For the past few years, we've been covering the intriguing work of Apertus, a group of volunteers dedicated to creating the world's first open source digital cinema camera.
Although there were times where it felt like the Apertus Axiom cameras would never see the light of day, the company today started a crowdfunding campaign in which backers can purchase the Axiom Beta camera at cost. Not only is the concept bordering on revolutionary, but this might just be the most affordable 4K digital cinema camera yet.
First up, here's the crowdfunding video for the Apertus Axiom Beta camera.
So let's talk a little bit about how the Apertus Axiom Beta is priced. On their campaign page, you can essentially purchase the camera for the cost of everything but the sensor. This includes all of the miscellaneous components and the cost of assembly etc. Depending on which sensor you choose for the camera (either s35 or 4/3), that price is about $450 and $390 respectively. Then comes the more expensive part of the equation, the sensor. Once the campaign finishes, Apertus is going to buy the sensors in bulk and then sell them to you at cost. Here's a breakdown of the two sensors offered on the Axiom Beta,
Effectively, once you've paid for everything, the s35 model of the Axiom Beta will set you back about $3500, whereas the 4/3 camera will land in the $2900 range.
Now let's take a look at the specs that will definitely be in place for the first version Axiom Beta, which is expected to begin shipping in April of 2015:
- 4K Resolution with large Image Sensor Diameter for cinematic Depth of Field
- Pin-Sharp Uncompressed Full HD 4:4:4 (downscaled from 4K) via three independent HDMI ports at up to 60FPS
- Canon, Nikon, MFT lens mounts available (all passive, more will follow)
- Real Time Image Processing on Reprogrammable Hardware (FPGA), Dual Core ARM CPU runs custom Linux operating system with components from ArchLinux/Raspian
- capture 4K raw still images
- maximum flexibility: separate acquisition and recording and choose any external HDMI recorder
- two Global Shutter image sensor options available (more options will follow)
- smartphone/tablet/laptop remote control of all camera functions, through wireless and wired connections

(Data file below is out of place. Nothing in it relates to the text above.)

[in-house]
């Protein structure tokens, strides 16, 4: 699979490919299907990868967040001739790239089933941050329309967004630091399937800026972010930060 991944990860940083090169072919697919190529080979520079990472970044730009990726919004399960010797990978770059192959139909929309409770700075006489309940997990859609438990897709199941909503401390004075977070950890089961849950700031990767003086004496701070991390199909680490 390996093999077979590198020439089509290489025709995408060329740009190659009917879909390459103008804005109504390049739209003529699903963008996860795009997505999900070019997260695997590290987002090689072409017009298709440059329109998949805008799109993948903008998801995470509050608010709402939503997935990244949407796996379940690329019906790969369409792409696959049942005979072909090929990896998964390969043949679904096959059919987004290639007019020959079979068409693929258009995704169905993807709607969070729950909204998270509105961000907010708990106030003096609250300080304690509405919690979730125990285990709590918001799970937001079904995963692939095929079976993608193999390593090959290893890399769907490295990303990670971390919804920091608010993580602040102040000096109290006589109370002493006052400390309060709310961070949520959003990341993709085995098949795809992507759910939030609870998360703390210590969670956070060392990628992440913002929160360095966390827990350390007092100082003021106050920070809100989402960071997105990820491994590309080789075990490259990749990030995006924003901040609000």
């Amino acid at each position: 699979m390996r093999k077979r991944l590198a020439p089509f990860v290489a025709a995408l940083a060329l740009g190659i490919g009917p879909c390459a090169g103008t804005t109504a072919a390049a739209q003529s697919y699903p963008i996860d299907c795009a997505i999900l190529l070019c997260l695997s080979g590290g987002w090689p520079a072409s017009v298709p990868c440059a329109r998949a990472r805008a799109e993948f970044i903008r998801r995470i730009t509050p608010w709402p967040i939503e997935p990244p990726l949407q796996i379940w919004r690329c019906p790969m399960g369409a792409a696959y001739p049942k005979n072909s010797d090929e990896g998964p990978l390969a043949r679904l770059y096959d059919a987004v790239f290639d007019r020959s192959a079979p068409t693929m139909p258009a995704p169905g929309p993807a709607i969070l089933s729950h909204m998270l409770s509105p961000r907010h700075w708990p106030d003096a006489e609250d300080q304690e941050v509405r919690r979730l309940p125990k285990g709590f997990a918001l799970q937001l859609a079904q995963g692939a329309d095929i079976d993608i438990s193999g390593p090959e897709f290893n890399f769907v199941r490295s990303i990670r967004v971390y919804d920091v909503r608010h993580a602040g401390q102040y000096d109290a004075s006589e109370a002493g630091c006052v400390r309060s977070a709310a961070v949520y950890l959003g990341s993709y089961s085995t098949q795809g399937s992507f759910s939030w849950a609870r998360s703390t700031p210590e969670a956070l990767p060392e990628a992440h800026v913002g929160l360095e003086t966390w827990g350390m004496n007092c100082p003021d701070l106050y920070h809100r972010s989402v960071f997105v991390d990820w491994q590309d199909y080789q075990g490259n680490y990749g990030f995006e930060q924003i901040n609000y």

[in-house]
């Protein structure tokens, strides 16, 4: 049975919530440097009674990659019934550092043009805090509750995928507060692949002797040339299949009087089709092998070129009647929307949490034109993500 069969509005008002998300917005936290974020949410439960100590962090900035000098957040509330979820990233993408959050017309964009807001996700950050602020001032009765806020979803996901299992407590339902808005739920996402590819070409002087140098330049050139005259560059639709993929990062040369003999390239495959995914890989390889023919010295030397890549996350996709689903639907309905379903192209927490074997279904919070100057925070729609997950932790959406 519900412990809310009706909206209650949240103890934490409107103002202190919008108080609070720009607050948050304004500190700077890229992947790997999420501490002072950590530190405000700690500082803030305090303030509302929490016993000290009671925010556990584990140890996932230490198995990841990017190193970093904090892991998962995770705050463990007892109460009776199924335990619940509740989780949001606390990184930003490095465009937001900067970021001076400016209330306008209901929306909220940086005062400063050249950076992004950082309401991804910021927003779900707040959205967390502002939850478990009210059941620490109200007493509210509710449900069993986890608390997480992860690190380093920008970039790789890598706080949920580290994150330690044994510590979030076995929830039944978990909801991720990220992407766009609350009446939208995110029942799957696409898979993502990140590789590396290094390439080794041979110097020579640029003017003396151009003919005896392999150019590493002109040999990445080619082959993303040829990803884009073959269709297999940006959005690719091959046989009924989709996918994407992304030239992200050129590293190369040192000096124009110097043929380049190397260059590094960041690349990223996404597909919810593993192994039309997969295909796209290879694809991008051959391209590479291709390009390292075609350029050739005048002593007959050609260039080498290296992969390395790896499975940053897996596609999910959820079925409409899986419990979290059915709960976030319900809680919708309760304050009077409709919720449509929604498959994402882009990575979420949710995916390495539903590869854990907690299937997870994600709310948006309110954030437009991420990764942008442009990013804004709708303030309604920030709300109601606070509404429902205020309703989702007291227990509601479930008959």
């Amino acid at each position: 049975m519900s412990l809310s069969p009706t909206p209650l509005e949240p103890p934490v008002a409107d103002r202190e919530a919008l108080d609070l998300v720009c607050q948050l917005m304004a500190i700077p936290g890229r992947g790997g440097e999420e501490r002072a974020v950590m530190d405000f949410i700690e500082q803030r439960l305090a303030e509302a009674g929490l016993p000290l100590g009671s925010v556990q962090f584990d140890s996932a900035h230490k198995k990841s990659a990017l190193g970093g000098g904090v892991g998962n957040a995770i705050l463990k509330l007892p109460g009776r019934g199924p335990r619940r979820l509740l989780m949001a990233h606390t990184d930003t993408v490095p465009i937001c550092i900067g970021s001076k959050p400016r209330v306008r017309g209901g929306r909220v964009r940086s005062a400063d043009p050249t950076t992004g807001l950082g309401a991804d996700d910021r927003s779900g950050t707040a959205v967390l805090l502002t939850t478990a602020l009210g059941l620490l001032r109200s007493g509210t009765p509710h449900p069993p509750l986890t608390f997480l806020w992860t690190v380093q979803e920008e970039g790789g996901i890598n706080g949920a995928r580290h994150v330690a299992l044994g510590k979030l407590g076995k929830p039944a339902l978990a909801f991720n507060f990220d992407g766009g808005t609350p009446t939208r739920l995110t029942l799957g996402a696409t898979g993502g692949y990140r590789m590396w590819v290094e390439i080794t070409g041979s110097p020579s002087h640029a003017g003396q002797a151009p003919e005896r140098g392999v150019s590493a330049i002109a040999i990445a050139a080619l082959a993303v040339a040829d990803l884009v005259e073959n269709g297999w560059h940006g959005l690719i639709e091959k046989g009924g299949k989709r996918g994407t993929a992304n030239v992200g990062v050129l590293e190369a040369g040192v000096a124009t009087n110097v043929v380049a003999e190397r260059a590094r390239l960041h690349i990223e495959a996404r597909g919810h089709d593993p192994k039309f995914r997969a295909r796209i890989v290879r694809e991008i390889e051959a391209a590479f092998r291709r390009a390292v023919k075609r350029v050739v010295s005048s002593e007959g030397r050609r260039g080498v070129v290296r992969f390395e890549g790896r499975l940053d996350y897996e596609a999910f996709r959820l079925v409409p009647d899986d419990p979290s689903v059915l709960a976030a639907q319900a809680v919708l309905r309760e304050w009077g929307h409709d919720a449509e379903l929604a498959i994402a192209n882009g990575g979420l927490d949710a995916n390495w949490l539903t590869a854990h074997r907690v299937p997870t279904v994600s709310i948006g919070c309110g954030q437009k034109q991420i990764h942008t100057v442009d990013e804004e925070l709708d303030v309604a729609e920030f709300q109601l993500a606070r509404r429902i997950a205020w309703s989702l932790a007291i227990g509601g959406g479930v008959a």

And here's a taste of what kind of footage the camera can produce.
These are just the features that will be available on the first batch of Axiom Betas. Here's a brief taste of what Apertus has in store for future hardware and software upgrades.
More Image Sensors
Do you want a 5K Full Frame image sensor? Or a 16mm high speed option? Is dynamic range more important to you than resolution? More image sensors are lined up to be turned into AXIOM Beta modules and you help us decide which one will be implemented first.
IO shields featuring 3G-SDI, TC, Genlock, Trigger IO interfaces are on the roadmap. But what do you need most? We are also testing a PCIe interface as bridge to high speed SSDs or a computer to act as recorder. Built-in LCD and control buttons/dials - we want them too.
More Lens Mounts
E-mount, C-Mount, Leica, PL, IMS or electronic lens control? As the lens mount is designed as AXIOM Beta screw-on-module creating new mount options is straightforward. Which mount would you like to see?
The most interesting aspect of the Apertus cameras is that they have the potential to be the last camera you will ever need due to the fact that they're infinitely upgradeable, which means that they won't eventually become technologically obsolete like most of the cameras on the market will. New sensors and various other hardware options will continuously be added to the Beta, which also means that it will ultimately be one of, if not the most, highly customizable cameras on the market. For filmmakers on a budget, they'll only have to pay for the options and features that they need, while still having the ability to upgrade the camera at any time.
Ultimately, the folks at Apertus are aiming to change the way we view cameras and camera technology. By adopting the open source ideology and applying it to their business model, they're essentially taking a shot at other camera manufacturers entrenched in the world of proprietary hardware and software, something which most certainly does not benefit the end user. The amazing thing about this is that if enough people decide to adopt the Axiom Beta, we could very well see a shift in how cameras are developed and manufactured, with interchangeable components becoming the norm. We can only hope.